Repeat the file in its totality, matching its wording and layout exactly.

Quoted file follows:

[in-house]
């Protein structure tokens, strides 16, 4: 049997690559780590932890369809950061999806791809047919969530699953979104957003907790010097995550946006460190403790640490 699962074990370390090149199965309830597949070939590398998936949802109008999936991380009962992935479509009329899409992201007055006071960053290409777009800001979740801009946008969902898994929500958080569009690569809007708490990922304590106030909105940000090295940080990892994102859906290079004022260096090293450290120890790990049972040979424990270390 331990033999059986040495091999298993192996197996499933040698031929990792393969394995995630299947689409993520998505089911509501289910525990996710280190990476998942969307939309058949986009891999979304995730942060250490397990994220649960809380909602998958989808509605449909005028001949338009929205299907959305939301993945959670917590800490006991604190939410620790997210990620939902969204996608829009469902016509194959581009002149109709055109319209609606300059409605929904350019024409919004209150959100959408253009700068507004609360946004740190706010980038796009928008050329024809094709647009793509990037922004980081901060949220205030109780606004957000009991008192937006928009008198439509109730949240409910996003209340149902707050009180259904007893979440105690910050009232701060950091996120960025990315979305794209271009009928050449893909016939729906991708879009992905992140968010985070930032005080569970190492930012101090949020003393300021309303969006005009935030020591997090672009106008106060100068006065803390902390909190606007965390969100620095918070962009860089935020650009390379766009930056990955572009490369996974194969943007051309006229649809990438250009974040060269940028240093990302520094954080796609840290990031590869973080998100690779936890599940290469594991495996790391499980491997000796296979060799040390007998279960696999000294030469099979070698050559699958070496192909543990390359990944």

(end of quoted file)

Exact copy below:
[in-house]
């Protein structure tokens, strides 16, 4: 049997690559780590932890369809950061999806791809047919969530699953979104957003907790010097995550946006460190403790640490 699962074990370390090149199965309830597949070939590398998936949802109008999936991380009962992935479509009329899409992201007055006071960053290409777009800001979740801009946008969902898994929500958080569009690569809007708490990922304590106030909105940000090295940080990892994102859906290079004022260096090293450290120890790990049972040979424990270390 331990033999059986040495091999298993192996197996499933040698031929990792393969394995995630299947689409993520998505089911509501289910525990996710280190990476998942969307939309058949986009891999979304995730942060250490397990994220649960809380909602998958989808509605449909005028001949338009929205299907959305939301993945959670917590800490006991604190939410620790997210990620939902969204996608829009469902016509194959581009002149109709055109319209609606300059409605929904350019024409919004209150959100959408253009700068507004609360946004740190706010980038796009928008050329024809094709647009793509990037922004980081901060949220205030109780606004957000009991008192937006928009008198439509109730949240409910996003209340149902707050009180259904007893979440105690910050009232701060950091996120960025990315979305794209271009009928050449893909016939729906991708879009992905992140968010985070930032005080569970190492930012101090949020003393300021309303969006005009935030020591997090672009106008106060100068006065803390902390909190606007965390969100620095918070962009860089935020650009390379766009930056990955572009490369996974194969943007051309006229649809990438250009974040060269940028240093990302520094954080796609840290990031590869973080998100690779936890599940290469594991495996790391499980491997000796296979060799040390007998279960696999000294030469099979070698050559699958070496192909543990390359990944």